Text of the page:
The New York Times recently published an op-ed proposing the United States government do something about "noxious speech".  A handful of ideas were proposed; social engineering experiments aiming somewhere between improving education and promoting goodthink.  Given this focus on education, it's ironic that apparently none of the thousands of people who attacked this op-ed on Twitter noticed it's wrong about the Constitution.  Not wrong about a detail – it's wrong about the Bill of Rights.  And not slightly wrong – it's utterly, obviously wrong about the premise of our government.

Here are the most interesting parts of the op-ed:

Noxious speech is causing tangible harm. Yet this fact implies a question so uncomfortable that many of us go to great lengths to avoid asking it. Namely, what should we — the government, private companies or individual citizens — be doing about it?
The Constitution prevents the government from using sticks, but it says nothing about carrots. Congress could fund, for example, a national campaign to promote news literacy, or it could invest heavily in library programming. It could build a robust public media in the mold of the BBC. ... If Congress wanted to get really ambitious, it could fund a rival to compete with Facebook or Google, the way the Postal Service competes with FedEx and U.P.S.

Well he's right, the Constitution "says nothing about carrots."  But that doesn't mean what he thinks.  By saying nothing, the Constitution is saying no.  The 10th Amendment, the capstone of the Bill of Rights, is very clear on this:

The powers not delegated to the United States by the Constitution, nor prohibited by it to the states, are reserved to the states respectively, or to the people.

That means the government is not allowed to do anything unless the Constitution says, "the government has the power to do this specific thing."  This amendment isn't an isolated idea.  It is actually considered "a reaffirmation of the nature of federalism" and "a truism" of the American system of government.

So, does the Constitution delegate the power to "fund, for example, a national campaign to promote news literacy"?  No.  What about the power to fund "library programming"?  No.  Perhaps the power to build "a robust public media in the mold of the BBC"?  Alas, dear reader, no it does not.  The Constitution does not delegate those specific powers.

Does the Constitution delegate the power to "fund a rival to compete with Facebook or Google, the way the Postal Service competes with FedEx and U.P.S."  Gosh, turns out the Constitution doesn't mention a single thing about tech companies or social networks.  But the irony thickens here because of the analogy to the Postal Service.

The Constitution delegates the power "To establish post offices and post roads".  But it probably shouldn't.  It turns out the Post Office was a boondoggle at least 175 years ago, and it continues to be a boondoggle today.  Its frequent losses are subsidized from the general fund.  Yet it remains a government-enforced monopoly.  According to the USPS itself: "The group of federal laws known collectively as the Private Express Statutes gives the United States Postal Service a monopoly over the carriage of letter-mail."  It's illegal to compete with the Postal Service in almost any way.  The laws that have been passed to enforce and expand the monopoly are pretty obviously authoritarian.  For example, it's illegal to carry mail on "any road adjacent or parallel to an established post road" (which includes "all public highways").  The "post offices" clause of the Constitution was a mistake, and we have been unable to fix it after 230 years.  Why would we deliberately make another mistake like that?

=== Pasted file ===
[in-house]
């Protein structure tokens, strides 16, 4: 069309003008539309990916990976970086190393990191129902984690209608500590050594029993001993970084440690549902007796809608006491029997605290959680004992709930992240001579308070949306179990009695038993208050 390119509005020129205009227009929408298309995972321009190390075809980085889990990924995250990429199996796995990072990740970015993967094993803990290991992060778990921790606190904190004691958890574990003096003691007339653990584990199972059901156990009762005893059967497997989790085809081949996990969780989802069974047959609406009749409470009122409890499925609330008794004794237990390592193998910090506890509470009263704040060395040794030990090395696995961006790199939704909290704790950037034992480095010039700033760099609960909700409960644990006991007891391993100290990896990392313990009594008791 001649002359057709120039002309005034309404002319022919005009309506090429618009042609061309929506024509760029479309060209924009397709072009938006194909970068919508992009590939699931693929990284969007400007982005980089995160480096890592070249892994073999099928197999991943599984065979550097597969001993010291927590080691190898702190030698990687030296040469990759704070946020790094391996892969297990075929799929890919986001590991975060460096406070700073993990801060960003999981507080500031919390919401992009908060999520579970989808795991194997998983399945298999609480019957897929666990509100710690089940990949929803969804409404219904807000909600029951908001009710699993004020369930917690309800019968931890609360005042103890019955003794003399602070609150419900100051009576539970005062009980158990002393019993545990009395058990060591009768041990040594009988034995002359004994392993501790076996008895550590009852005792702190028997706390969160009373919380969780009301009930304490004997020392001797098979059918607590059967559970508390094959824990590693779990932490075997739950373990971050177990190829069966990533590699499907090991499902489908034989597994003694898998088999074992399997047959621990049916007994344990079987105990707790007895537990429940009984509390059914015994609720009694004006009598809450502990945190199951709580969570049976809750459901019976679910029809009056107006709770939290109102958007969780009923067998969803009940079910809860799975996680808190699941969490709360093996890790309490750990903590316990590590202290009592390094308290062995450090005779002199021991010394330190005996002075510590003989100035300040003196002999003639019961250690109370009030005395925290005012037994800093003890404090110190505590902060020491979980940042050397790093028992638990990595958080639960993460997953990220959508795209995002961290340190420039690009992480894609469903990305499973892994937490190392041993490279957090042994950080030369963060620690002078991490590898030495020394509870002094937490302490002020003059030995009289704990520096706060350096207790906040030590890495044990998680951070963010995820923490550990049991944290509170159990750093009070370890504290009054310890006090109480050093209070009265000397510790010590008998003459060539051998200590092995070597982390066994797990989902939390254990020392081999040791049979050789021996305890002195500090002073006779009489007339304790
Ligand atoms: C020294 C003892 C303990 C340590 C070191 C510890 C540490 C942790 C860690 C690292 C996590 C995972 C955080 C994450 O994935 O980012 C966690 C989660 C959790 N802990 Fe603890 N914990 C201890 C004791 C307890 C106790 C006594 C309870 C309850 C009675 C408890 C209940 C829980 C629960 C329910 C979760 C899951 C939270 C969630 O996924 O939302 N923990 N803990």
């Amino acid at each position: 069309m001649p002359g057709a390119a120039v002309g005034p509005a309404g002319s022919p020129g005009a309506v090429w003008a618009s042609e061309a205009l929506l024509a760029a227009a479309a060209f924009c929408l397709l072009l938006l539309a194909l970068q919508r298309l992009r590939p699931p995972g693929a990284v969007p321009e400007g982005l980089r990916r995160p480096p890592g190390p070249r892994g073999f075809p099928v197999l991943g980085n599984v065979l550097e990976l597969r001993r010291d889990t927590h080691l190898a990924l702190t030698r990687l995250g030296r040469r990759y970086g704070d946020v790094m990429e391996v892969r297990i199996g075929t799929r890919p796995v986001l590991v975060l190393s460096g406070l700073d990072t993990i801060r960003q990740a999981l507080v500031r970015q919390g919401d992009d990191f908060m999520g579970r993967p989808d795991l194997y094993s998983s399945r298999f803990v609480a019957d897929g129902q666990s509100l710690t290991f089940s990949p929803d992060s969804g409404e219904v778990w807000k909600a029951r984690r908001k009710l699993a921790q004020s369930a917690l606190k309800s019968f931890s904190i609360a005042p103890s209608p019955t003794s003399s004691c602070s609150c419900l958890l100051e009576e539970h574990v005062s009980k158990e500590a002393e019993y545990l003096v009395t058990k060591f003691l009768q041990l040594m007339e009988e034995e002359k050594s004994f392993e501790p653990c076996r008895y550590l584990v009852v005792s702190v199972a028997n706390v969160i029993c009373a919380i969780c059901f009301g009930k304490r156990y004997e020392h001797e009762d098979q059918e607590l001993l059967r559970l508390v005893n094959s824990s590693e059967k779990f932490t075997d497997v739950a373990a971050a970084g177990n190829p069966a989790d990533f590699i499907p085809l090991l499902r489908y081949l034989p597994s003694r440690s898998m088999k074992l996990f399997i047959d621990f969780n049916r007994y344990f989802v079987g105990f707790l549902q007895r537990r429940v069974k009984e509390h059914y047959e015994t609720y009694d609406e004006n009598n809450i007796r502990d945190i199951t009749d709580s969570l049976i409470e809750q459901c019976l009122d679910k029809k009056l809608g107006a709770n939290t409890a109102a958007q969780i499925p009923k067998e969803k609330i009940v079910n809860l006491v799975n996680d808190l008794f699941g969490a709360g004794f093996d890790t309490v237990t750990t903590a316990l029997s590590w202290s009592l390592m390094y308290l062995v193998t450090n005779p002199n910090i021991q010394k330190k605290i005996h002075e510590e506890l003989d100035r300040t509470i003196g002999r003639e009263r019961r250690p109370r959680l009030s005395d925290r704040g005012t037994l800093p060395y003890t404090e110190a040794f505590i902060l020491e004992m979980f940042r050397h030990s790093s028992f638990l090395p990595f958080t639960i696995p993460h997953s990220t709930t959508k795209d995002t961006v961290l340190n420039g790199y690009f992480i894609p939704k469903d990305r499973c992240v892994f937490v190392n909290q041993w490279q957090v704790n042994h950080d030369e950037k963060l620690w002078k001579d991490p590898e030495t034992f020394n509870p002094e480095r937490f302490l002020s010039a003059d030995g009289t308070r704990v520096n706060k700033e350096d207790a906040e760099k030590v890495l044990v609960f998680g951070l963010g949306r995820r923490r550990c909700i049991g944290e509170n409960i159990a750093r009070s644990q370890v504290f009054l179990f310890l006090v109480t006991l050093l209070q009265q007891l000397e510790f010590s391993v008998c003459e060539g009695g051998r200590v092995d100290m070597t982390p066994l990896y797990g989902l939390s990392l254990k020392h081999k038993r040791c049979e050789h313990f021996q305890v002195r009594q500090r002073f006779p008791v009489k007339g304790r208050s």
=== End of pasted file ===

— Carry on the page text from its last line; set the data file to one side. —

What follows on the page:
Basically, this op-ed uses bad analogies to promote crazy social engineering experiments on the basis of a total misunderstanding of the Constitution.  It amounts to a proposal to abandon our form of government.  Yet the New York Times published it.  Why would a prestigious newspaper publish something so obviously misinformed?  Unless these journalists are pursuing some agenda together, the only conclusion is that they have not been properly educated.  It seems even those who should be best-educated among us are Constitutionally illiterate.  It seems, in short, the American public education system is failing us.  But how can that be?

This op-ed, incidentally, may have the answer.  It focuses on the importance of carrots, meaning incentives.  And the American public education system suffers from a terrible shortage of carrots.  Specifically, teachers have few incentives to strive toward excellence.  Teachers' unions like to have fixed pay scales and promotion schedules set by committee and fiat.  Teachers largely get paid whatever their union lawyers have negotiated for everyone, no matter how good or bad their teaching is individually.  And great teaching is hard work.  It costs more time, effort, focus and emotion than ordinary teaching.  But most humans need to be incentivized to pay a cost.

Public school administrators are no different.  Why fret when it's almost impossible to go out of business or even suffer a pay cut?  Must public schools are funded by tax dollars, meaning the real "customers" – taxpayers – don't have a choice.

And for these taxpayers, no carrot either.  Why would they invest time and attention in making schools better when they are forced to pay the same amount of money either way?

Americans would be better served by an education system with more carrots for teachers, administrators and taxpayers.  Yet it was government meddling that stripped those carrots away, in an effort to incentivize more Americans to go to school.  Now we have unhappy teachers and ignorant graduates.  Rather than abandon our form of government for the sake of even more social meddling, why not put it back in order by restoring the carrots we removed?